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ERP
BLOWING THE ERP BUDGET

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Blowing the ERP Budget
Thursday, April 18, 2013

Statistics are reporting that 100% of companies exceed their ERP project budgets by an average of 25%. Why? The answer is pretty simple. Not enough work has been done upfront to establish what a reasonable budget should be. Even companies that believe they have researched ERP thoroughly have fallen into the budget over-run trap.

Companies that set a budget figure to be allocated for their ERP system without actually looking at the amount of work that has to be done and determine if they can afford the software component of the budget find out during the ERP project phase that, in order to get a return on the technology, the money has to be spent anyway. The only issue is the money isn’t budgeted for and the cost blow-out impacts company results.

Typically all of the areas glossed over or not identified at the project justification stage will surface during the project stage causing project disruption and cost blow-outs. Some activities that impact the ERP budget are:

Data Clean-up - At the justification stage estimates and assumptions will be made on the time and resources required to clean-up the data for transfer or keying into the new system. When the project starts resources tend not to be available in the time scale required or the amount of resource allocation was grossly underestimated. The only solutions here are to allocate more resources exceeding the budgeted amount or take shortcuts which will affect the systems operations downstream.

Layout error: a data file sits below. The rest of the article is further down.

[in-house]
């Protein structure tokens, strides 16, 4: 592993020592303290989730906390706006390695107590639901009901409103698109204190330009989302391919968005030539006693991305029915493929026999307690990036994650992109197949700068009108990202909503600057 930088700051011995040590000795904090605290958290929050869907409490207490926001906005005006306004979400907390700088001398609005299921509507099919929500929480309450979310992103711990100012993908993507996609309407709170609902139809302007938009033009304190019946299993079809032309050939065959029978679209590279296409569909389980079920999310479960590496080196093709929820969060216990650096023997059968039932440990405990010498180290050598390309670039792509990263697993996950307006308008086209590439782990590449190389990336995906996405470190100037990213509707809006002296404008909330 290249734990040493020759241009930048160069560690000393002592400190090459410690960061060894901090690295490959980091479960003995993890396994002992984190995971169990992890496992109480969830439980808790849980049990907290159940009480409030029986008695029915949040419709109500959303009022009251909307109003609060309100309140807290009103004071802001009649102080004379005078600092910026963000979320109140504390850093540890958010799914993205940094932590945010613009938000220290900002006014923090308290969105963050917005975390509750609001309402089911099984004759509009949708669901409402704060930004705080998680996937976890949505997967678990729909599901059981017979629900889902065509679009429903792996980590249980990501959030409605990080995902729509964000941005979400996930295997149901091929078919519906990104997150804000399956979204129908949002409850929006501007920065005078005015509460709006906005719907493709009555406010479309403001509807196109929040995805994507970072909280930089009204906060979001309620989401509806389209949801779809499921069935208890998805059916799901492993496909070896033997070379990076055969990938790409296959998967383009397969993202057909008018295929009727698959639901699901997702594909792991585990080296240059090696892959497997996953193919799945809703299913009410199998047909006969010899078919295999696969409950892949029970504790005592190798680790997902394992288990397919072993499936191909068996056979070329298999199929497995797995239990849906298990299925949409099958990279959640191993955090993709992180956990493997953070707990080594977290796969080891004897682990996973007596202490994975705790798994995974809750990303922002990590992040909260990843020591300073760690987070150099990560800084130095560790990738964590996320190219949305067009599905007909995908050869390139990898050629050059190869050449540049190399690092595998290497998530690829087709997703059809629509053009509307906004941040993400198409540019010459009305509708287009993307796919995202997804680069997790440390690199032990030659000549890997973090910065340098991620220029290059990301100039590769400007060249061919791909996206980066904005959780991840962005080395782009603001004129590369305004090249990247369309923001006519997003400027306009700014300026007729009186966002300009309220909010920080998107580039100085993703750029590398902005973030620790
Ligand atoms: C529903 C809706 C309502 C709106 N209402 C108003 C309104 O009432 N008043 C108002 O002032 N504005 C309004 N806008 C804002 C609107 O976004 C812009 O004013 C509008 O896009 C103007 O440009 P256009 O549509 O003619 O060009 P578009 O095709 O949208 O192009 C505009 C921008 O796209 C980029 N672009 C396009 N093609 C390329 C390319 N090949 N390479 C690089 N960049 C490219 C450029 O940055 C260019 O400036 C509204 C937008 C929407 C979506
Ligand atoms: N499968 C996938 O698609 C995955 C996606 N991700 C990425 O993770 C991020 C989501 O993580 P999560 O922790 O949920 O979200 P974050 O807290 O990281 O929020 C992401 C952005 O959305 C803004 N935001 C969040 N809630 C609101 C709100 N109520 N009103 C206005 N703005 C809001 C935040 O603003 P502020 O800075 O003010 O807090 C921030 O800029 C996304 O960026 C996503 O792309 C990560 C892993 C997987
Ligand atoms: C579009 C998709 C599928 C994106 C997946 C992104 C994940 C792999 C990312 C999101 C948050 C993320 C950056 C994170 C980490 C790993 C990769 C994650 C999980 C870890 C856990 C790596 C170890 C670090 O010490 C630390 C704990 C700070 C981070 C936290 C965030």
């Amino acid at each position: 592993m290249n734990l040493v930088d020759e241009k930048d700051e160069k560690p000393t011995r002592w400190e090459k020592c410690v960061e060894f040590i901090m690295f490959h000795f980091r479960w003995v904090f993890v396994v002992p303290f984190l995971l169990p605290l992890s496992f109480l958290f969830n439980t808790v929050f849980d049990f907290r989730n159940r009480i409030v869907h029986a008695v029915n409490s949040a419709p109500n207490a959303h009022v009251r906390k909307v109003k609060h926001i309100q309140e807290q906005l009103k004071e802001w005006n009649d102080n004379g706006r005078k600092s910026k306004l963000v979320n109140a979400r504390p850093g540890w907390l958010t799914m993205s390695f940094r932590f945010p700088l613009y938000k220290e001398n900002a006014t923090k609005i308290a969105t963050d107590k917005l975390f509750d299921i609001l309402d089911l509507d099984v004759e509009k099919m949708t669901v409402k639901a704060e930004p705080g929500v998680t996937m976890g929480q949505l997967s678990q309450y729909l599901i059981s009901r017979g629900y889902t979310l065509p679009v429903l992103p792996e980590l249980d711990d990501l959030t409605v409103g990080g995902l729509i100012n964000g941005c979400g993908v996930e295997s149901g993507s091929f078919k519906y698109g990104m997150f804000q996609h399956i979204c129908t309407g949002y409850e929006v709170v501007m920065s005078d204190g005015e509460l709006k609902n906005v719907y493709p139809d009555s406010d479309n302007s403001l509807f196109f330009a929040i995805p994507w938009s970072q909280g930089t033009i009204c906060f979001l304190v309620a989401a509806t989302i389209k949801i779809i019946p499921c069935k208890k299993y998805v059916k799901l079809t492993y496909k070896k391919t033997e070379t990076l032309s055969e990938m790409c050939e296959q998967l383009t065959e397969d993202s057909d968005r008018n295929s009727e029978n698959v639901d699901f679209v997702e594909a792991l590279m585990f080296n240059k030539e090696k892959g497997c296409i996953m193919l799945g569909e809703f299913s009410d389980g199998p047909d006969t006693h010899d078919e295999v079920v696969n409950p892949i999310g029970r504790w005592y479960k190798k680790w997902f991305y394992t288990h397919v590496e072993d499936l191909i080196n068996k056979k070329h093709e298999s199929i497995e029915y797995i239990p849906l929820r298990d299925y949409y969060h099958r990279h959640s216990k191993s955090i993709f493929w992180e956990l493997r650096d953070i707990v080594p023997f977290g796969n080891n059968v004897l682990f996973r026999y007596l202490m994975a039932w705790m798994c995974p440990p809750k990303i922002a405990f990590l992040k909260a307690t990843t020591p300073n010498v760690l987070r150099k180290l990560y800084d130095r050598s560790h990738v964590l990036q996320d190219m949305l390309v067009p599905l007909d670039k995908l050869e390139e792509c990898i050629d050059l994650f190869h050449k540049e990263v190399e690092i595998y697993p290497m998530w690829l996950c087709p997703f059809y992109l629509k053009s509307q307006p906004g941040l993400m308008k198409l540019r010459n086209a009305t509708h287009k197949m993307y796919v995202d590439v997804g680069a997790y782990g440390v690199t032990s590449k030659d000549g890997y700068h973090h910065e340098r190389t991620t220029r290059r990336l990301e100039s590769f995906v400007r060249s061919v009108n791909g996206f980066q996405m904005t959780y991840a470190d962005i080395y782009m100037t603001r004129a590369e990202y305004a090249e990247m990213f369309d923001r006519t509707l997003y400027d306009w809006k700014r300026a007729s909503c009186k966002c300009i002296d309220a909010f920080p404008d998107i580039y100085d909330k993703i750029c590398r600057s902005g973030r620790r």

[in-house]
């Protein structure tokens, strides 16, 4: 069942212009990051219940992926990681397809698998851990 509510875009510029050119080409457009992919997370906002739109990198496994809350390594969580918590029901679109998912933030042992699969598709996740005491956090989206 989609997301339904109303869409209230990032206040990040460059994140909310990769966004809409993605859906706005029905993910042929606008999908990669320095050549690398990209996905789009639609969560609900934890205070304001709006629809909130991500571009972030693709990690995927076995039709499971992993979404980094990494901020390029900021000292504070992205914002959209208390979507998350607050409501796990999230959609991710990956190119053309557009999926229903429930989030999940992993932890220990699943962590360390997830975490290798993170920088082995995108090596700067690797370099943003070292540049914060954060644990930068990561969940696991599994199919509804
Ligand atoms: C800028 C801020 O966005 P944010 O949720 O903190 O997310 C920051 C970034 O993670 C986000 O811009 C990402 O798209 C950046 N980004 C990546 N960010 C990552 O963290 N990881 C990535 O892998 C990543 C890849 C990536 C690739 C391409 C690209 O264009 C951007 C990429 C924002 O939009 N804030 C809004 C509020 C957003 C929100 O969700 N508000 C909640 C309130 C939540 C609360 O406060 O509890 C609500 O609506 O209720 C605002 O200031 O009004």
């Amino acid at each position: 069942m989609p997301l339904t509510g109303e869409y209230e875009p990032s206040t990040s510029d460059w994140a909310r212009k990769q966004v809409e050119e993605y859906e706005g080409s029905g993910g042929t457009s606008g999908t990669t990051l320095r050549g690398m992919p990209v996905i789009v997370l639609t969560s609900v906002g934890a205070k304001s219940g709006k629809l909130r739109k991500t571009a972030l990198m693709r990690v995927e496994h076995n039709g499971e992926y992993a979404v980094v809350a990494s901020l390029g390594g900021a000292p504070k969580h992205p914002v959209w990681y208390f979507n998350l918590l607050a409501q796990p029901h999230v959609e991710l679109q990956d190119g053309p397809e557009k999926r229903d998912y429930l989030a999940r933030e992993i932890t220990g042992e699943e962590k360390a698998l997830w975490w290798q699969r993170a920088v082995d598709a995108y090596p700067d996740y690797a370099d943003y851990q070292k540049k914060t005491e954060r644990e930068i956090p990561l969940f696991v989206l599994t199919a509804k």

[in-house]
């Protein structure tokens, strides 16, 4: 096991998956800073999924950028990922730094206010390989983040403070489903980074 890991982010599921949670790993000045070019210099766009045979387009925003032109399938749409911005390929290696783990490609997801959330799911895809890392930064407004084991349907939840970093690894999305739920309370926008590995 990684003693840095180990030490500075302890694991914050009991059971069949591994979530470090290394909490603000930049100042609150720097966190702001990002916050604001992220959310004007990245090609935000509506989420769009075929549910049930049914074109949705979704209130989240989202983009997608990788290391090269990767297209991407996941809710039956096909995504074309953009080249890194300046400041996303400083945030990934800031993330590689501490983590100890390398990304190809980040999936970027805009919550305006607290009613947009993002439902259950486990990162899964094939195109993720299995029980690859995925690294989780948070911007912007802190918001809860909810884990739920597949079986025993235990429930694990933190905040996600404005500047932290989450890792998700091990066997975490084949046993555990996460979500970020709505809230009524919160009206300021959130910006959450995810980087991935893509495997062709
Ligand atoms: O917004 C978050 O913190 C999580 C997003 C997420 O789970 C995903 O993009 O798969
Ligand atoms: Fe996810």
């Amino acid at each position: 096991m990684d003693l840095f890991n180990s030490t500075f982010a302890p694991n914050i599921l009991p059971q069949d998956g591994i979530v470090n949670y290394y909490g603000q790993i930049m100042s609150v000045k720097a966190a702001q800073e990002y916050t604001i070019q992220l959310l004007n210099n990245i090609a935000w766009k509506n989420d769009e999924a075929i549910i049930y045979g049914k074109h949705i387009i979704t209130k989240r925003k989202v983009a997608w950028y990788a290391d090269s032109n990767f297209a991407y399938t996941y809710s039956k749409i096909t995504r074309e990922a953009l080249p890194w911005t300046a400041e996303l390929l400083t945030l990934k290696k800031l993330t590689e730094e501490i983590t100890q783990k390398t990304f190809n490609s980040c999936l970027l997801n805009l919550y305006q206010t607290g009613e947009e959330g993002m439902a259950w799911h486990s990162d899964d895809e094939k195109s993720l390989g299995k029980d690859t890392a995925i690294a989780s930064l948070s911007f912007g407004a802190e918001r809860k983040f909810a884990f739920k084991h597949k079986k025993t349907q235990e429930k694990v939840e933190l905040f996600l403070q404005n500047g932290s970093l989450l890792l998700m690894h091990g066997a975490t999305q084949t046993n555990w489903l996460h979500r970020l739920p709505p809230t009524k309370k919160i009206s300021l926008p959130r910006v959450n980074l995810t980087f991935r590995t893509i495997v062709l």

System’s Training - Software houses include an element of training as part of the purchase contract. This is usually carried out up-front far too early for people to be able to use the software and by the time the system goes live retraining is required or chaos results. The retraining is added to the cost.

System’s Modifications - The constraints on the amount of money that can be spent on software typically results in some form of compromise on the software actually purchased. The problem with this is the money will be spent anyway on modifying the software to do what the company requires to process effectively. Modifications are costly and has downstream issues of maintenance and upgrade support.

Process reengineering - Often internal processes need to be changed to enable to the maximum benefits from the technology. If this was glossed over during the justification stage then the company is left with two choices. 1/ Undergo the process reengineering adding to the project cost or 2/ Not undertake the reengineering and not get the benefits from the technology.

Excessive consulting costs - The ERP consulting/implementation industry is enormously profitable and over the past few years has positioned itself as indispensable and essential to effective ERP implementation. This is surprising as the percentage of non-performing ERP systems is around 70% although some statistics suggest 100% do not perform to original expectations. All of this despite the huge costs in consulting fees to make ERP a success. Any delays to projects for whatever reasons has a knock-on effect on consulting fees as they tend to extend the time consultants are on site commanding huge fees.

The cost pressures on all ERP projects are there from the beginning and whilst at the justification stage they can be hidden or glossed over they will surface during the project stage causing budget overruns and in some cases with disastrous consequences. There have been many cases of companies being financially wounded or have gone bankrupt from ERP projects that have been inadequately planned at the justification stage.

Companies can protect themselves by designing a model and identifying the activities required against the model and also selecting software that is able to process through the model. This may require a larger up-front cost component but at least it is known unlike post-purchase modifications that just bleed the company endlessly.

The cost blow-outs can be minimised or eliminated by working through the 26 steps outlined previously as this bullet-proofs the project against massive cost over-runs.